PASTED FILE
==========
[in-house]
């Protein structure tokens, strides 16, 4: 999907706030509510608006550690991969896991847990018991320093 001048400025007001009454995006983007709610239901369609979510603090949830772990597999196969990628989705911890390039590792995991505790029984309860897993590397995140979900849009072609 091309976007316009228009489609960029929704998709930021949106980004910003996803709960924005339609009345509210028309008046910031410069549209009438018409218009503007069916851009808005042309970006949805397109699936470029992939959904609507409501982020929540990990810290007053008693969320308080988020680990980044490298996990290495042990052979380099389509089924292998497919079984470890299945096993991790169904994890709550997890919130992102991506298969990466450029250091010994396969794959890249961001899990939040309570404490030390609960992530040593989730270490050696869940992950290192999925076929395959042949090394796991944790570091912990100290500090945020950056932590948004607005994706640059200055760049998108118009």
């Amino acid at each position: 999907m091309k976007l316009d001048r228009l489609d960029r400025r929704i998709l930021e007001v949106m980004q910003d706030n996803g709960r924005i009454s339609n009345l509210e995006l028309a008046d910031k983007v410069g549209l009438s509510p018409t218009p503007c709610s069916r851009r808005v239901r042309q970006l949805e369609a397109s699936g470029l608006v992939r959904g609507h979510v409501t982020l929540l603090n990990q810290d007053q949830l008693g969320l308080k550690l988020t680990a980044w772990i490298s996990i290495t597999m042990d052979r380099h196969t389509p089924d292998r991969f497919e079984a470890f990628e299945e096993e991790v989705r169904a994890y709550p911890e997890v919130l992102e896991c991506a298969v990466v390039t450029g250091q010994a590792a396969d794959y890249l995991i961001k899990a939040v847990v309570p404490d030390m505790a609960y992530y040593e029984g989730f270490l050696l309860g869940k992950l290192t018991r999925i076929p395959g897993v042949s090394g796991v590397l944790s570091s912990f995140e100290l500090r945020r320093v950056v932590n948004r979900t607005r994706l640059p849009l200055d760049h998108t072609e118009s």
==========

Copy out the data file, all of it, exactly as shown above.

[in-house]
């Protein structure tokens, strides 16, 4: 999907706030509510608006550690991969896991847990018991320093 001048400025007001009454995006983007709610239901369609979510603090949830772990597999196969990628989705911890390039590792995991505790029984309860897993590397995140979900849009072609 091309976007316009228009489609960029929704998709930021949106980004910003996803709960924005339609009345509210028309008046910031410069549209009438018409218009503007069916851009808005042309970006949805397109699936470029992939959904609507409501982020929540990990810290007053008693969320308080988020680990980044490298996990290495042990052979380099389509089924292998497919079984470890299945096993991790169904994890709550997890919130992102991506298969990466450029250091010994396969794959890249961001899990939040309570404490030390609960992530040593989730270490050696869940992950290192999925076929395959042949090394796991944790570091912990100290500090945020950056932590948004607005994706640059200055760049998108118009």
């Amino acid at each position: 999907m091309k976007l316009d001048r228009l489609d960029r400025r929704i998709l930021e007001v949106m980004q910003d706030n996803g709960r924005i009454s339609n009345l509210e995006l028309a008046d910031k983007v410069g549209l009438s509510p018409t218009p503007c709610s069916r851009r808005v239901r042309q970006l949805e369609a397109s699936g470029l608006v992939r959904g609507h979510v409501t982020l929540l603090n990990q810290d007053q949830l008693g969320l308080k550690l988020t680990a980044w772990i490298s996990i290495t597999m042990d052979r380099h196969t389509p089924d292998r991969f497919e079984a470890f990628e299945e096993e991790v989705r169904a994890y709550p911890e997890v919130l992102e896991c991506a298969v990466v390039t450029g250091q010994a590792a396969d794959y890249l995991i961001k899990a939040v847990v309570p404490d030390m505790a609960y992530y040593e029984g989730f270490l050696l309860g869940k992950l290192t018991r999925i076929p395959g897993v042949s090394g796991v590397l944790s570091s912990f995140e100290l500090r945020r320093v950056v932590n948004r979900t607005r994706l640059p849009l200055d760049h998108t072609e118009s």